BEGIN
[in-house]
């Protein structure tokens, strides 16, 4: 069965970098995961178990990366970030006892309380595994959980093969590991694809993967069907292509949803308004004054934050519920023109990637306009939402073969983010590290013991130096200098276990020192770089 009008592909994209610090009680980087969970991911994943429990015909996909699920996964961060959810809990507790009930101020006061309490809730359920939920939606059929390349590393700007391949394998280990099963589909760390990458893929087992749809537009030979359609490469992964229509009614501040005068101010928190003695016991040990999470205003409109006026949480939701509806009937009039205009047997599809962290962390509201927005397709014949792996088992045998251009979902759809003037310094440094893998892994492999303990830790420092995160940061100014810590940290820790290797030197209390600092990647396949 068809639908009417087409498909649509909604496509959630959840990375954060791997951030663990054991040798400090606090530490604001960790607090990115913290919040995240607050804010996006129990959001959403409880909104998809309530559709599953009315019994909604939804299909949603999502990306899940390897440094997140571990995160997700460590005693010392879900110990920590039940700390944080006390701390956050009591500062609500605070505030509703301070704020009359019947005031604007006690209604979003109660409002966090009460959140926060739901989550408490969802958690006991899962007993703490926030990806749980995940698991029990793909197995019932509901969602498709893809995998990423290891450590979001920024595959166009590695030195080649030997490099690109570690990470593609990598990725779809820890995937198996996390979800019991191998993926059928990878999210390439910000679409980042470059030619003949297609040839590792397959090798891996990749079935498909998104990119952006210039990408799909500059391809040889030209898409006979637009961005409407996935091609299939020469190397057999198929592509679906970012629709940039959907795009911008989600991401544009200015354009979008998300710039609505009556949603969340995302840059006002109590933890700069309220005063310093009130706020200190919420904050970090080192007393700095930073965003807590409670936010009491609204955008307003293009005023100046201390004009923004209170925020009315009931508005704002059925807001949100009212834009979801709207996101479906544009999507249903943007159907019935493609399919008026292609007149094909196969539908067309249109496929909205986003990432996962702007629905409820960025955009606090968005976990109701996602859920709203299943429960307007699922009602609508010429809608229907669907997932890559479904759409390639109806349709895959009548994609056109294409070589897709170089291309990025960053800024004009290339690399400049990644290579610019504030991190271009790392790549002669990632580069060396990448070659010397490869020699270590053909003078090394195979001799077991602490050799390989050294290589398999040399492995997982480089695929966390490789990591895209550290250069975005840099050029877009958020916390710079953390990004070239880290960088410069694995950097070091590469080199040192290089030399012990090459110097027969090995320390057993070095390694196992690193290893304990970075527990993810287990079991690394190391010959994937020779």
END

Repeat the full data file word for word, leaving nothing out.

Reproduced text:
[in-house]
């Protein structure tokens, strides 16, 4: 069965970098995961178990990366970030006892309380595994959980093969590991694809993967069907292509949803308004004054934050519920023109990637306009939402073969983010590290013991130096200098276990020192770089 009008592909994209610090009680980087969970991911994943429990015909996909699920996964961060959810809990507790009930101020006061309490809730359920939920939606059929390349590393700007391949394998280990099963589909760390990458893929087992749809537009030979359609490469992964229509009614501040005068101010928190003695016991040990999470205003409109006026949480939701509806009937009039205009047997599809962290962390509201927005397709014949792996088992045998251009979902759809003037310094440094893998892994492999303990830790420092995160940061100014810590940290820790290797030197209390600092990647396949 068809639908009417087409498909649509909604496509959630959840990375954060791997951030663990054991040798400090606090530490604001960790607090990115913290919040995240607050804010996006129990959001959403409880909104998809309530559709599953009315019994909604939804299909949603999502990306899940390897440094997140571990995160997700460590005693010392879900110990920590039940700390944080006390701390956050009591500062609500605070505030509703301070704020009359019947005031604007006690209604979003109660409002966090009460959140926060739901989550408490969802958690006991899962007993703490926030990806749980995940698991029990793909197995019932509901969602498709893809995998990423290891450590979001920024595959166009590695030195080649030997490099690109570690990470593609990598990725779809820890995937198996996390979800019991191998993926059928990878999210390439910000679409980042470059030619003949297609040839590792397959090798891996990749079935498909998104990119952006210039990408799909500059391809040889030209898409006979637009961005409407996935091609299939020469190397057999198929592509679906970012629709940039959907795009911008989600991401544009200015354009979008998300710039609505009556949603969340995302840059006002109590933890700069309220005063310093009130706020200190919420904050970090080192007393700095930073965003807590409670936010009491609204955008307003293009005023100046201390004009923004209170925020009315009931508005704002059925807001949100009212834009979801709207996101479906544009999507249903943007159907019935493609399919008026292609007149094909196969539908067309249109496929909205986003990432996962702007629905409820960025955009606090968005976990109701996602859920709203299943429960307007699922009602609508010429809608229907669907997932890559479904759409390639109806349709895959009548994609056109294409070589897709170089291309990025960053800024004009290339690399400049990644290579610019504030991190271009790392790549002669990632580069060396990448070659010397490869020699270590053909003078090394195979001799077991602490050799390989050294290589398999040399492995997982480089695929966390490789990591895209550290250069975005840099050029877009958020916390710079953390990004070239880290960088410069694995950097070091590469080199040192290089030399012990090459110097027969090995320390057993070095390694196992690193290893304990970075527990993810287990079991690394190391010959994937020779």